道明 Tao Enlightenment Part Two #24








道明 Tao Enlightenment Part Two #24


Tao Enlightenment

© Tao Enlightenment - bone structure of Daodejing #36 (English commas added).

Larry Neal Gowdy

Copyright ©2019 June 19, 2019



Within previous articles on this site, it was included that some of the sections within Daodejing appeared to have been much older of origin than what is popularly claimed. The author of the sections, of whom the articles gave the name of 'Laozi', his mental patterns, mindful... thoughtful... aware... soft... gentle... slow guqin... the patterns being very dissimilar to the other authors' patterns. Also, the differences of patterns suggested a much different culture, of a much different era... an older era, estimated at hundreds, perhaps a thousand years or more before the Confucian era.

The estimations of the age of the 'Laozi' words within Daodejing, were solely judged upon the patterns of written words... words, translated from an unspoken foreign language.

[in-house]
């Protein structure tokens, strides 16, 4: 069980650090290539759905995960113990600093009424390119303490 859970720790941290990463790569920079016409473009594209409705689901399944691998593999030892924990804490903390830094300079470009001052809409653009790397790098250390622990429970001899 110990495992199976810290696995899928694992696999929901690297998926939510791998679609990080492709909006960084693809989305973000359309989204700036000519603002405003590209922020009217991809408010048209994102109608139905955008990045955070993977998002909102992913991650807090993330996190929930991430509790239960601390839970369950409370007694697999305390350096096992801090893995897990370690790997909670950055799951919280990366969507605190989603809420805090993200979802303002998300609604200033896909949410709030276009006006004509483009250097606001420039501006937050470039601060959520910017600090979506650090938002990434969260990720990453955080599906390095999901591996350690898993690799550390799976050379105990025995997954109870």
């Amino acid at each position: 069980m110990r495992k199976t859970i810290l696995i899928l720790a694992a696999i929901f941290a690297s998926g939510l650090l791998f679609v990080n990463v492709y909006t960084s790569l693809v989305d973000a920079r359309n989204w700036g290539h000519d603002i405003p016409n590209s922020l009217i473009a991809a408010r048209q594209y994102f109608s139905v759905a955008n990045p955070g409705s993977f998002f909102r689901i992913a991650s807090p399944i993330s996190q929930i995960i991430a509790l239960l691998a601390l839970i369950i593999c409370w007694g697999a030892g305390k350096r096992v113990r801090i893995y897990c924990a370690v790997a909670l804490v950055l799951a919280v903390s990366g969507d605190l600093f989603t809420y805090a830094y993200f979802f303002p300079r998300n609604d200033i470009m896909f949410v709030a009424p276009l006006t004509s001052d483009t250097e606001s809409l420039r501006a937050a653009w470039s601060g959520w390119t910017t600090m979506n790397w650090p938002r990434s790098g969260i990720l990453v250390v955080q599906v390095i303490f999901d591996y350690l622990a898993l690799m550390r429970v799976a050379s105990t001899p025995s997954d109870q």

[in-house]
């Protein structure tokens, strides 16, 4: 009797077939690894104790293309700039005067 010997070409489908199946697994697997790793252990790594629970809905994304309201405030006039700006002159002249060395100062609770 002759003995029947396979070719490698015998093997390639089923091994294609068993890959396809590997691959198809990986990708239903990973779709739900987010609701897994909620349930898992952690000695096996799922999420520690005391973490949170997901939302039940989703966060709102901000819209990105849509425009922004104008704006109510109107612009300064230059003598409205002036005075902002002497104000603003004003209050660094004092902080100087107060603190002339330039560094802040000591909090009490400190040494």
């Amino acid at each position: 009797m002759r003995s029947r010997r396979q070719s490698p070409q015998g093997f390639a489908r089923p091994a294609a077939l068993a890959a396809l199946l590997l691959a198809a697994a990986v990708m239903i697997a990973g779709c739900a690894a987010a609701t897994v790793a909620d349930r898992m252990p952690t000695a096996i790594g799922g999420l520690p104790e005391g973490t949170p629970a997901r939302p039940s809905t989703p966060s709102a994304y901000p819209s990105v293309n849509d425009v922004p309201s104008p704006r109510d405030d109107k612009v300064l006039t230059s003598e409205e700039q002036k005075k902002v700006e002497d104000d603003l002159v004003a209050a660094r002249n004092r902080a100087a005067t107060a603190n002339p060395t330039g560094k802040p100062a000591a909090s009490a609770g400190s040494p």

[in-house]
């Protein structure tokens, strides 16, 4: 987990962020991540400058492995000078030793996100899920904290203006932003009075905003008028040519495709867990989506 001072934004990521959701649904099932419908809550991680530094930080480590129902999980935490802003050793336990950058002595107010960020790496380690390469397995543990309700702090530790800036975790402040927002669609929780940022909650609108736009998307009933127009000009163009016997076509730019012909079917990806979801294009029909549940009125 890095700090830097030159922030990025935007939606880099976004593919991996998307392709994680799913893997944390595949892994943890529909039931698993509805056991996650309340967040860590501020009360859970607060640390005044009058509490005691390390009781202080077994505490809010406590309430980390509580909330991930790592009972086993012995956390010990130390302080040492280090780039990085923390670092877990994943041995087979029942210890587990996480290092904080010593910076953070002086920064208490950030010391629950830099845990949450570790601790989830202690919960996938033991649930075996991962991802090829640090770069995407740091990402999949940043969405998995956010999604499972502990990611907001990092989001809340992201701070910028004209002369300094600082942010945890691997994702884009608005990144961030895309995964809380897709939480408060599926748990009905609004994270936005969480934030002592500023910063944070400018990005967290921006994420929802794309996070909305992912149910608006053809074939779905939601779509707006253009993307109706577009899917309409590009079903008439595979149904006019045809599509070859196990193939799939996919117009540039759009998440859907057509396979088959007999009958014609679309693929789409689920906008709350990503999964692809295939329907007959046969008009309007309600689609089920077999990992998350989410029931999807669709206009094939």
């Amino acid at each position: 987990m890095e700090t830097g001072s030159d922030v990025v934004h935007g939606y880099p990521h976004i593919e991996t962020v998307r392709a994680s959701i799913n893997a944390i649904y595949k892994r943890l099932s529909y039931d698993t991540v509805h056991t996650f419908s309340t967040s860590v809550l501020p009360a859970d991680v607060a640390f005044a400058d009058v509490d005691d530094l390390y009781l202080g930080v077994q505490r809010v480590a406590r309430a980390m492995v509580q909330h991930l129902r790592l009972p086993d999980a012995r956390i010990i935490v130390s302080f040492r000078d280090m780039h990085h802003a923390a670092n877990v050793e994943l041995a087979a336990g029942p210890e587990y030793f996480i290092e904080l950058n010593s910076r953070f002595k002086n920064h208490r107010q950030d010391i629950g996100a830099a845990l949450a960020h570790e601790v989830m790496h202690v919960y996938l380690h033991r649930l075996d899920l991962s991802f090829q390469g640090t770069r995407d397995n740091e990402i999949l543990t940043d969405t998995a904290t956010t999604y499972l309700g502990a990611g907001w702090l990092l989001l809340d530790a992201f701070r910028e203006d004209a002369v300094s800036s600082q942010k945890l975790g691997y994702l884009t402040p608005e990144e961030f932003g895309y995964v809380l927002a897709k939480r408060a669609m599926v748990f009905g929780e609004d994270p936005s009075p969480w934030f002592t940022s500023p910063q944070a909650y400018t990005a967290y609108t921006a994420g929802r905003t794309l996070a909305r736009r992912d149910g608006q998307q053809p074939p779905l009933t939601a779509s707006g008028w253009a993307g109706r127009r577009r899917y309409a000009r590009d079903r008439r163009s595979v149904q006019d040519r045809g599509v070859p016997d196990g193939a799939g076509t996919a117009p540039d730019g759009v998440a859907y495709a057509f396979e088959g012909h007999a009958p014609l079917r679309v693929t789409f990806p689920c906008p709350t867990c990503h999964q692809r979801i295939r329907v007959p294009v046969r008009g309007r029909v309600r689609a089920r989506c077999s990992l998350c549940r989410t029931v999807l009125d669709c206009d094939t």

An interesting recent discovery is of Lionel Giles' several translations of ancient Chinese texts... Lionel Giles (son of Herbert Giles, who was also a translator), wrote:

"'In the Book of the Yellow Emperor it is written: "The Spirit of the Valley dies not; it may be called the Mysterious Feminine. The issuing-point of the Mysterious Feminine must be regarded as the Root of the Universe. Subsisting to all eternity, it uses its force without effort."

[footnote] "The Book of the Yellow Emperor is no longer extant, but the above passage is now incorporated in the Tao Te Ching, and attributed to Lao Tzu." (Book of Lieh-Tzu, Lionel Giles, 1912)

The era of the (mythical?) Yellow Emperor is unknown... some estimates place the era at around 2600-2700 B.C., while other estimates believe the era may have been around 1600 B.C.. Also unknown is when The Book of the Yellow Emperor was written, but it is estimated that the book may have existed about a thousand years before Confucius, and, so, the quote within Daodejing does lend support to the idea that 'Laozi's' writings were much older than the other authors' words.

Patterns of words... patterns of how words are applied... patterns of how words are inferred of meaning... the patterns describe the author's thoughts, life, and understanding of the words written. 'Laozi', his pattern was of firsthand understanding, which was, and still is, extraordinarily uncommon.